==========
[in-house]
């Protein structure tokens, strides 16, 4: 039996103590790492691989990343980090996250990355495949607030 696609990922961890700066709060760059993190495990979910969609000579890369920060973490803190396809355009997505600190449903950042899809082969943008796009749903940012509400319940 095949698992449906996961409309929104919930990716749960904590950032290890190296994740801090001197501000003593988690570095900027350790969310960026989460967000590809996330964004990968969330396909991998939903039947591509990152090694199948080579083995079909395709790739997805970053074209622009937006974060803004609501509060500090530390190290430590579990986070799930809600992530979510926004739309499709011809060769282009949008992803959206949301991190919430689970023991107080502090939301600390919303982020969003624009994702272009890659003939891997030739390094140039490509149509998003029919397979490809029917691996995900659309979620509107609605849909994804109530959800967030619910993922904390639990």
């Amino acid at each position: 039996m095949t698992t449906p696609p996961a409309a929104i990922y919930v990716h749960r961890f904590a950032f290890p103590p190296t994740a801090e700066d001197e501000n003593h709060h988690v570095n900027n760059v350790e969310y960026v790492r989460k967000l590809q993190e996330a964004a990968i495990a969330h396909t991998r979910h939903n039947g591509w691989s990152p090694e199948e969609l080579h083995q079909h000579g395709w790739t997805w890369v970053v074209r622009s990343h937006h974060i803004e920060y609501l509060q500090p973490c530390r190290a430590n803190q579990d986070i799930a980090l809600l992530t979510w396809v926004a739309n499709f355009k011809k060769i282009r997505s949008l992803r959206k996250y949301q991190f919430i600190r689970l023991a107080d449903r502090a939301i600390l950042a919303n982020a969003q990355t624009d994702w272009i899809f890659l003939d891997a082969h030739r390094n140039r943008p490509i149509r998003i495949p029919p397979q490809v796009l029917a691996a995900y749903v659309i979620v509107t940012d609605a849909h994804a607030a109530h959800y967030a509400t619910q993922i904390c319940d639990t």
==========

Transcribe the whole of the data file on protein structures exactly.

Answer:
[in-house]
């Protein structure tokens, strides 16, 4: 039996103590790492691989990343980090996250990355495949607030 696609990922961890700066709060760059993190495990979910969609000579890369920060973490803190396809355009997505600190449903950042899809082969943008796009749903940012509400319940 095949698992449906996961409309929104919930990716749960904590950032290890190296994740801090001197501000003593988690570095900027350790969310960026989460967000590809996330964004990968969330396909991998939903039947591509990152090694199948080579083995079909395709790739997805970053074209622009937006974060803004609501509060500090530390190290430590579990986070799930809600992530979510926004739309499709011809060769282009949008992803959206949301991190919430689970023991107080502090939301600390919303982020969003624009994702272009890659003939891997030739390094140039490509149509998003029919397979490809029917691996995900659309979620509107609605849909994804109530959800967030619910993922904390639990």
């Amino acid at each position: 039996m095949t698992t449906p696609p996961a409309a929104i990922y919930v990716h749960r961890f904590a950032f290890p103590p190296t994740a801090e700066d001197e501000n003593h709060h988690v570095n900027n760059v350790e969310y960026v790492r989460k967000l590809q993190e996330a964004a990968i495990a969330h396909t991998r979910h939903n039947g591509w691989s990152p090694e199948e969609l080579h083995q079909h000579g395709w790739t997805w890369v970053v074209r622009s990343h937006h974060i803004e920060y609501l509060q500090p973490c530390r190290a430590n803190q579990d986070i799930a980090l809600l992530t979510w396809v926004a739309n499709f355009k011809k060769i282009r997505s949008l992803r959206k996250y949301q991190f919430i600190r689970l023991a107080d449903r502090a939301i600390l950042a919303n982020a969003q990355t624009d994702w272009i899809f890659l003939d891997a082969h030739r390094n140039r943008p490509i149509r998003i495949p029919p397979q490809v796009l029917a691996a995900y749903v659309i979620v509107t940012d609605a849909h994804a607030a109530h959800y967030a509400t619910q993922i904390c319940d639990t």